|Football, baseball or both, and where?|
|Written by News Desk|
|Friday, 07 February 2014 09:37|
Edgewood’s Taylor Hawthorne (pictured) will make some big decisions in the next week.
By ART PARKER
When you shake hands with Edgewood senior Taylor Hawthorne you may think his hand is twice as big as yours. His adult size handshake will soon be accompanied by adult decisions, and some tough ones.
For the last four years Hawthorne has been at the center of four football state championships and three baseball state championships for Edgewood. If everything goes the way it should, his Wildcats will win another baseball title this year.
Hawthorne's athletic prowess has caused many heads to turn his way. As a shortstop he has good range, inhales ground balls, and throws bullets to first base. He bats left handed when at the plate and does so successfully. On the football field he uses those huge hands and rifle arm to throw passes 60 yards, flat footed, passes that spin in beautiful rotation but hang in the air and fall as soft as a marshmallow.
Several schools, including a few of the Division One variety, have been after Hawthorne for football or baseball. For a brief spell at the end of football season, it looked like he would stay on the gridiron. Then he decided to play baseball, and that was that.
Then Edgewood coach Bobby Carr got a call from Brigham Young University (BYU), the school some call "Quarterback U" for all of the great signal callers it has produced. BYU wanted to visit Hawthorne even though he said he wanted to play baseball. "I sent film to several schools that may have quarterback needs and schools where Taylor may fit. I knew he would be appealing to some bigger schools out there and they came calling late. Sometimes it happens that way because some schools have a change in needs once the season is over. I'm happy to see the interest in him," Carr said.
A week ago Saturday the quarterback coach for BYU came to Edgewood Academy to meet Hawthorne and have him throw some passes. "I was nervous at first and then I settled down. I could tell that he liked what he saw," Hawthorne said. "I went home after throwing for the coach and my interest in football elevated again. Then, the phone rang. Again. All of this came out of nowhere."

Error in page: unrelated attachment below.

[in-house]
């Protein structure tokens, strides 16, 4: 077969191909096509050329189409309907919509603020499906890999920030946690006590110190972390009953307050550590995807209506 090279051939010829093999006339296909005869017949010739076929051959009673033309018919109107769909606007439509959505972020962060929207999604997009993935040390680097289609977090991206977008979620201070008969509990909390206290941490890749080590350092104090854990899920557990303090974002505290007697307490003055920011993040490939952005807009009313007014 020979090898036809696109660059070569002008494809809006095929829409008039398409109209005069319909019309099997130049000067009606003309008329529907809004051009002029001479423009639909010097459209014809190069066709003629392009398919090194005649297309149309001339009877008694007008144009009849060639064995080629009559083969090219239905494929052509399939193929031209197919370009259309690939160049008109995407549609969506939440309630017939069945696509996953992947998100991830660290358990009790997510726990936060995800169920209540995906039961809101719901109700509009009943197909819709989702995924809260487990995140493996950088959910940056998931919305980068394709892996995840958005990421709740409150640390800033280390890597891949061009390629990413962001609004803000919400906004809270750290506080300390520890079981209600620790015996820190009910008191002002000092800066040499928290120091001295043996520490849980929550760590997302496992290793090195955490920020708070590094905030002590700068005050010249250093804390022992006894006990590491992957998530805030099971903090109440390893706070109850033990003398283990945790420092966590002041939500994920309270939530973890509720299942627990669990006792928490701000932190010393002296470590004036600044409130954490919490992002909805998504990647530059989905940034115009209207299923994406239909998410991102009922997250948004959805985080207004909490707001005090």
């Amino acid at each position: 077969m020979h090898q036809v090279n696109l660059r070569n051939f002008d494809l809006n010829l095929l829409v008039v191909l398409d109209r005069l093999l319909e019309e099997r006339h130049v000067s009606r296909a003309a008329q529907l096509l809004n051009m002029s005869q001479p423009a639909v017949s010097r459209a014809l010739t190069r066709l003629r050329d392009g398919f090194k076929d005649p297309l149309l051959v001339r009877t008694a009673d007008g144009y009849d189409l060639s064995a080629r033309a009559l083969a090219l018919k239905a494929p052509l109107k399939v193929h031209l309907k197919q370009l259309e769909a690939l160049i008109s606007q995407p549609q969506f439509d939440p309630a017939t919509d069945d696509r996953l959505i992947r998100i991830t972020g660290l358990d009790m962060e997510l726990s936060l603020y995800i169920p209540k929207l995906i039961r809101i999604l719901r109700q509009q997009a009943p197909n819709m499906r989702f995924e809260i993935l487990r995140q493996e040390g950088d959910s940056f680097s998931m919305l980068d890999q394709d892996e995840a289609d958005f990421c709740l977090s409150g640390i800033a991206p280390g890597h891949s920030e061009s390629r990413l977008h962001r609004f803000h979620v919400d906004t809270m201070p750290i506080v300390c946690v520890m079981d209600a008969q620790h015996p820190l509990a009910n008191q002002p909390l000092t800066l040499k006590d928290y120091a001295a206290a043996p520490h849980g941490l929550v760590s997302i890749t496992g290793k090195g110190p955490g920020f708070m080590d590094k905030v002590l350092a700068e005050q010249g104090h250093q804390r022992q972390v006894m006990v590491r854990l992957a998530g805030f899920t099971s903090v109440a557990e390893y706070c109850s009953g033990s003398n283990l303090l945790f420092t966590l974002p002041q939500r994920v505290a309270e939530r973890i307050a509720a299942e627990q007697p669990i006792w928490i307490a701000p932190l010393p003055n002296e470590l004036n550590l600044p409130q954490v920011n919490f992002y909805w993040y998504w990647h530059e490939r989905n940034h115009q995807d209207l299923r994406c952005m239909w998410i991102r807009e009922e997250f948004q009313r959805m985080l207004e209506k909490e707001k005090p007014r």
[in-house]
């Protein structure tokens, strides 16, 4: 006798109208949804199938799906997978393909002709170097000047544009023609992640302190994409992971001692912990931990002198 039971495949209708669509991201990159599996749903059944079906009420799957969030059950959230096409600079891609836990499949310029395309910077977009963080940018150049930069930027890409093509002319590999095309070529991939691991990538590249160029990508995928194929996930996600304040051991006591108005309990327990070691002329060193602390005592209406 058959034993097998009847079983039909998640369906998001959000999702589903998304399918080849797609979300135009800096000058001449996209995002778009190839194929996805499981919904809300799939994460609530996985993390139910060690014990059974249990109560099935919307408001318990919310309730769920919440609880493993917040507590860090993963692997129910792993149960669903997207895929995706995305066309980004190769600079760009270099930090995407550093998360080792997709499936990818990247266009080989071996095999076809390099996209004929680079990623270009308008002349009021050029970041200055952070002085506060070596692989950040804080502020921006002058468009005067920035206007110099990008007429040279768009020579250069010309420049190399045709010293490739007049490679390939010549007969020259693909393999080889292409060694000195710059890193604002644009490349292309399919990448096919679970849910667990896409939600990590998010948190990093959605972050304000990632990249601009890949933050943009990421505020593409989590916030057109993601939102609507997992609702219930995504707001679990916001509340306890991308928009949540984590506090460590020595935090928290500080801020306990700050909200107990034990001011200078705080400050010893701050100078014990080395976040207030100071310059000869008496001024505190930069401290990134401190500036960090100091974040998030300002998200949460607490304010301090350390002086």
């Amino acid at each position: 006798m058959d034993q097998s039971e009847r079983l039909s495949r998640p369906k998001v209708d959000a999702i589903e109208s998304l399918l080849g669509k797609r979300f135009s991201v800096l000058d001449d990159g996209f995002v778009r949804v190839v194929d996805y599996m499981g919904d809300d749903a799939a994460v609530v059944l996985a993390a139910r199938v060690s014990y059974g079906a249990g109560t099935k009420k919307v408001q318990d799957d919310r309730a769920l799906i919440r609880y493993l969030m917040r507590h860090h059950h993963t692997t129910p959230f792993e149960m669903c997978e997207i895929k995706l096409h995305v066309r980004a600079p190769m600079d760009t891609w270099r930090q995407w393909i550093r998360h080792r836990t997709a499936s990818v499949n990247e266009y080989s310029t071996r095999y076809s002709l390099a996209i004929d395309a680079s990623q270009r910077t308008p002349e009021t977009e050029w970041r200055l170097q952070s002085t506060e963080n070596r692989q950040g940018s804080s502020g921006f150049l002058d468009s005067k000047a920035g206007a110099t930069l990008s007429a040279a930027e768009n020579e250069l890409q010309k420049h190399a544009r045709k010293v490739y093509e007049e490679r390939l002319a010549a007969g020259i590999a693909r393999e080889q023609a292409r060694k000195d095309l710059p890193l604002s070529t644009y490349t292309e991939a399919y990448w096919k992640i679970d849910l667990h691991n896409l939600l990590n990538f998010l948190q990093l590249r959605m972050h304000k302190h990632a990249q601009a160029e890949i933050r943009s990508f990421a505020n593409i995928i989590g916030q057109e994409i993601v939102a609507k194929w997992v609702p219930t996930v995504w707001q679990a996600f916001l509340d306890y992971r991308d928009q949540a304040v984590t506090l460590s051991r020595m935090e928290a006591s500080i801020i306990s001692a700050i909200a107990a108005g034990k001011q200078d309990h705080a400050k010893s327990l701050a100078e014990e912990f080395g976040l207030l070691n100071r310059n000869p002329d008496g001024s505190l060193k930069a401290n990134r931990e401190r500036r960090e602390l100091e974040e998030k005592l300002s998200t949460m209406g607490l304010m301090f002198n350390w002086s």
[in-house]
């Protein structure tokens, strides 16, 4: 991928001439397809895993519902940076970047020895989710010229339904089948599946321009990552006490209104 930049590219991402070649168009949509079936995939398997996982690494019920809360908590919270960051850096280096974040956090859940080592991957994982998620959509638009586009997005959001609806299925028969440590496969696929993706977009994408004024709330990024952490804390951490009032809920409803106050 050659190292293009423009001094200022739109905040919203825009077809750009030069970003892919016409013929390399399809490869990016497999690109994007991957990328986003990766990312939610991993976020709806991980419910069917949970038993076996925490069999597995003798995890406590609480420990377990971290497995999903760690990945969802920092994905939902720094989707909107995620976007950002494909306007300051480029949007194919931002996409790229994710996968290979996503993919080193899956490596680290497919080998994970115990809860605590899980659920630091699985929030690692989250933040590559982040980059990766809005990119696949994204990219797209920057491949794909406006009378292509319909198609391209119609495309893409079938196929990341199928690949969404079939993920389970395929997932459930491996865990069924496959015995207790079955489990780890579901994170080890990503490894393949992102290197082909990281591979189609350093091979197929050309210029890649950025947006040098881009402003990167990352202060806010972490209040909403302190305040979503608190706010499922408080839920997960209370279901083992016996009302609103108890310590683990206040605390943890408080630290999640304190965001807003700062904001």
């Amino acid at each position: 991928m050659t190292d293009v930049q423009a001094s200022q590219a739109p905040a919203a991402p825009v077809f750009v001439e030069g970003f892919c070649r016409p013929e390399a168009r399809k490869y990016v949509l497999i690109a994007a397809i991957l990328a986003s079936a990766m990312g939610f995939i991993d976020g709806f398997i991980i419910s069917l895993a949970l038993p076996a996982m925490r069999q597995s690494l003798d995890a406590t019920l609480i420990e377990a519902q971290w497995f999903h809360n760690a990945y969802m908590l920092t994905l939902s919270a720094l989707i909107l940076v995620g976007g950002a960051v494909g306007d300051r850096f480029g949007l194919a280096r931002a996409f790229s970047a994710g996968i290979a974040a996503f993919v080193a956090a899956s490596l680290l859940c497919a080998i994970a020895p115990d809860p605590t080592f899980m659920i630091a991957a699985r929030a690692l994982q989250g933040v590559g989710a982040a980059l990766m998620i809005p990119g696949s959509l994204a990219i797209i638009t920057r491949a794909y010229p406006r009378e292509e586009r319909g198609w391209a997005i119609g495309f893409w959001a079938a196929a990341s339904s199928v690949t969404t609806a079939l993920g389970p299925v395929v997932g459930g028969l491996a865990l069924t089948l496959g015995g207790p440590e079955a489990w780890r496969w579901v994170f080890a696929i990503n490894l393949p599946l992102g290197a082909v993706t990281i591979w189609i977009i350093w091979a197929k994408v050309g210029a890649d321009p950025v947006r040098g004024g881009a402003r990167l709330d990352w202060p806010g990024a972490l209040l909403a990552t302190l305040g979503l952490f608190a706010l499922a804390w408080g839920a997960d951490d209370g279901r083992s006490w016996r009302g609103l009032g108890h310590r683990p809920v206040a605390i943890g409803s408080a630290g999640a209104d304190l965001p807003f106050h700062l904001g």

This time it was Vanderbilt calling and the Commodores let Hawthorne know they were on his trail. Within 72 hours Hawthorne had gone from baseball to having a renewed interest in football with multiple Division One schools after him. So how does that make an 18 year old star feel?
"Stressed," Hawthorne said. "Really stressed out."
Hawthorne's baseball prospects are very much alive at the college level and he could even be drafted high enough in baseball's amateur draft in June to really add to the stress of the decision making process. Hawthorne knows he will probably be forced to choose one sport over the other and that is what he doesn't really want to do. "I would really love to play both in college. I told BYU that and they responded positively, but as of this moment I don't know if that will work. Really, I can't begin to tell you what I will do," Hawthorne said. As the red headed senior gazed onto the baseball field watching teammates throw and get ready for practice he said, "I know I've worked hard here at Edgewood, and this school has given me great opportunities. It sure has been fun having the success we've had. In some ways it is hard to believe that some big school far away would have an interest in someone from a little private school in little Elmore, Alabama."
Carr believes Hawthorne will make the right decision for his future, but the coach is quietly hoping he heads west. "It's his decision. He has to decide what sport, or both and where. It's a tough call, but I did tell him that I thought BYU wanted him really bad and that at BYU the sky was the limit. Of course the bottom line is I want Taylor to do what is best for Taylor," Carr said.
When asked what advice he would have for others in the future when they were faced with similar circumstances Hawthorne said, "Listen to all the advice you can. Think about it and pray about it. Then realize that you got to pull the trigger and make a decision to do the best thing for yourself." And, after gazing at the baseball field for another moment Hawthorne added, with a smile, "And...I guess that's what I've got to do."
Ansley Story (center) with her family and coaches (L-R): front row - Ty Story (father), Ansley Story and Becky Story (mother). Back row: Laura Story (sister), AUM Coach Dr. Michael Gross, PCA cross country coach Ken Lantz, and Mary Grace (sister).
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